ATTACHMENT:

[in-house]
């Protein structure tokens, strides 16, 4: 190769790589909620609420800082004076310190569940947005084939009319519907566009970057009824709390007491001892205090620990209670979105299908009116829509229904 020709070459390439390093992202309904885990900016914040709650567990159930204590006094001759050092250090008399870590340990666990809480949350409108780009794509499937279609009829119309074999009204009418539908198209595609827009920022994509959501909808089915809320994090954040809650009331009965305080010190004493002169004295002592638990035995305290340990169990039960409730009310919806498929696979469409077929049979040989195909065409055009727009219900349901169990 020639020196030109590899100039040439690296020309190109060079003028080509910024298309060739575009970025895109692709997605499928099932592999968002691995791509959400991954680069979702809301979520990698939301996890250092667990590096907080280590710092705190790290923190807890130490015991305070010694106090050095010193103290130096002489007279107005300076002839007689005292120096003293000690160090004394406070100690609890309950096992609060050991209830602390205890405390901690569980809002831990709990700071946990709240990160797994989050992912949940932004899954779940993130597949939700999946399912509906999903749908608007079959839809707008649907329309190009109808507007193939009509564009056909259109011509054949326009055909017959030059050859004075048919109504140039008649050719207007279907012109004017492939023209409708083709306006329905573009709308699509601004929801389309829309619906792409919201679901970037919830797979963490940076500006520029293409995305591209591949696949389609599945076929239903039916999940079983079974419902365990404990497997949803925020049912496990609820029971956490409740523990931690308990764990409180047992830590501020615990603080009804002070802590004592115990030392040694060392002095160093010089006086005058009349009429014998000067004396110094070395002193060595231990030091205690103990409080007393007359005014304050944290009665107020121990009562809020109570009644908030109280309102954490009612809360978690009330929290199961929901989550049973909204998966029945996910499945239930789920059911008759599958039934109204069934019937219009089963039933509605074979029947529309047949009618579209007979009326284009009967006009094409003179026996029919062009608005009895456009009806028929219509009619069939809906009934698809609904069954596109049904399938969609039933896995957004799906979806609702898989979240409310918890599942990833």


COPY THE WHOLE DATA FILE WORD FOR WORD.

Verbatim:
[in-house]
């Protein structure tokens, strides 16, 4: 190769790589909620609420800082004076310190569940947005084939009319519907566009970057009824709390007491001892205090620990209670979105299908009116829509229904 020709070459390439390093992202309904885990900016914040709650567990159930204590006094001759050092250090008399870590340990666990809480949350409108780009794509499937279609009829119309074999009204009418539908198209595609827009920022994509959501909808089915809320994090954040809650009331009965305080010190004493002169004295002592638990035995305290340990169990039960409730009310919806498929696979469409077929049979040989195909065409055009727009219900349901169990 020639020196030109590899100039040439690296020309190109060079003028080509910024298309060739575009970025895109692709997605499928099932592999968002691995791509959400991954680069979702809301979520990698939301996890250092667990590096907080280590710092705190790290923190807890130490015991305070010694106090050095010193103290130096002489007279107005300076002839007689005292120096003293000690160090004394406070100690609890309950096992609060050991209830602390205890405390901690569980809002831990709990700071946990709240990160797994989050992912949940932004899954779940993130597949939700999946399912509906999903749908608007079959839809707008649907329309190009109808507007193939009509564009056909259109011509054949326009055909017959030059050859004075048919109504140039008649050719207007279907012109004017492939023209409708083709306006329905573009709308699509601004929801389309829309619906792409919201679901970037919830797979963490940076500006520029293409995305591209591949696949389609599945076929239903039916999940079983079974419902365990404990497997949803925020049912496990609820029971956490409740523990931690308990764990409180047992830590501020615990603080009804002070802590004592115990030392040694060392002095160093010089006086005058009349009429014998000067004396110094070395002193060595231990030091205690103990409080007393007359005014304050944290009665107020121990009562809020109570009644908030109280309102954490009612809360978690009330929290199961929901989550049973909204998966029945996910499945239930789920059911008759599958039934109204069934019937219009089963039933509605074979029947529309047949009618579209007979009326284009009967006009094409003179026996029919062009608005009895456009009806028929219509009619069939809906009934698809609904069954596109049904399938969609039933896995957004799906979806609702898989979240409310918890599942990833």